An international team of scientists and astronomers has announced the discovery of a planet with a mass similar to that of Earth, orbiting Proxima Centauri — the closest star neighbor to our solar system.
The collaboration of scientists from nine countries, known as the “Pale Red Dot” and led by Dr. Guillem Anglada-Escudé of the Queen Mary University of London, includes the Weizmann Institute of Science’s Dr. Aviv Ofir, who is in the group of Prof. Oded Aharonson of the Earth and Planetary Sciences Department.
The rocky planet is named Proxima b. Researchers say that because it is within the habitable zone of its star, liquid water could potentially exist on its surface and it may be the closest possible home for life outside of our solar system.
Ofir says that Proxima Centauri –a low-mass red dwarf star with a diameter about one seventh that of our Sun and far dimmer — has been studied for the past century, but only now have observations become sensitive enough to decisively detect the presence of this new small planet.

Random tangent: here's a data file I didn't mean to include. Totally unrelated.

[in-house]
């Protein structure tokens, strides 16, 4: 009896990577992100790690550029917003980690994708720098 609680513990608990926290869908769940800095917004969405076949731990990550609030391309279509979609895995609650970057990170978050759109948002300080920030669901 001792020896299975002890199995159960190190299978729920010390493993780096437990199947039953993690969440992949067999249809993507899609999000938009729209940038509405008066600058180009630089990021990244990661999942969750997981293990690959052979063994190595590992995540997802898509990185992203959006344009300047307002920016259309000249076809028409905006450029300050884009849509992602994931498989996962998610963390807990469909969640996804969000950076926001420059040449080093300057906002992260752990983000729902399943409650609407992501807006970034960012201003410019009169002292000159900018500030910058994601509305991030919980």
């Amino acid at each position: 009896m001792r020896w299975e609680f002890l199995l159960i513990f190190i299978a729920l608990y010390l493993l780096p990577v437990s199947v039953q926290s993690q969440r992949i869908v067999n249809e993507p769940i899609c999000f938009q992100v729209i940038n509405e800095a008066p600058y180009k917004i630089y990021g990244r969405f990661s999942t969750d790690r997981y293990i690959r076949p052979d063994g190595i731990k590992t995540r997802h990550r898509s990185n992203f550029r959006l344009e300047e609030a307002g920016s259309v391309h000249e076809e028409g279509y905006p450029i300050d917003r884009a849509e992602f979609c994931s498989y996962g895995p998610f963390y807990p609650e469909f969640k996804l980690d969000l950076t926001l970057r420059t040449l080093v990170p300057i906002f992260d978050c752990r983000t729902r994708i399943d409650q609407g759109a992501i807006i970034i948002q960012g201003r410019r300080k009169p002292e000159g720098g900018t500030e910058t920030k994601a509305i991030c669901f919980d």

“We discovered the planet with an observatory in Chile. We can’t see Proxima Centauri from our observatories in Israel,” he says. “It is well below the southern horizon, so it is unobservable from Israel all year round.”
The planet was discovered through measurements of the radial velocity of the star. Such measurements rely on the Doppler effect – the shift in wavelength as an object moves closer or away from the viewer. The star, according to the team’s measurements, is 1.3 times the size of Earth and orbits its star every 11.2 days.
According to the astronomers, Proxima b is 4.2 light-years away from our solar system.
“It’s not only the closest terrestrial planet found, it’s probably the closest planet outside our solar system that will ever be found because there is no star closer to the solar system than this one,” said lead study author Anglada-Escudé.
Although conditions on the Proxima b planet’s surface are as yet unclear, the scientific team hopes to learn more about this planet in further research. Ofir says that it is not at all clear whether life as we know it could have evolved on the planet, and the subject is already the focus of intense debate.
The international team of scientists will continue to research Proxima b, trying to find out whether there is water on the surface, if the planet has an atmosphere, how it evolved, if the planet has a protective magnetic field, and other questions.
Ofir will be part of this research and is continuing to work on identifying and studying planets around Proxima Centauri.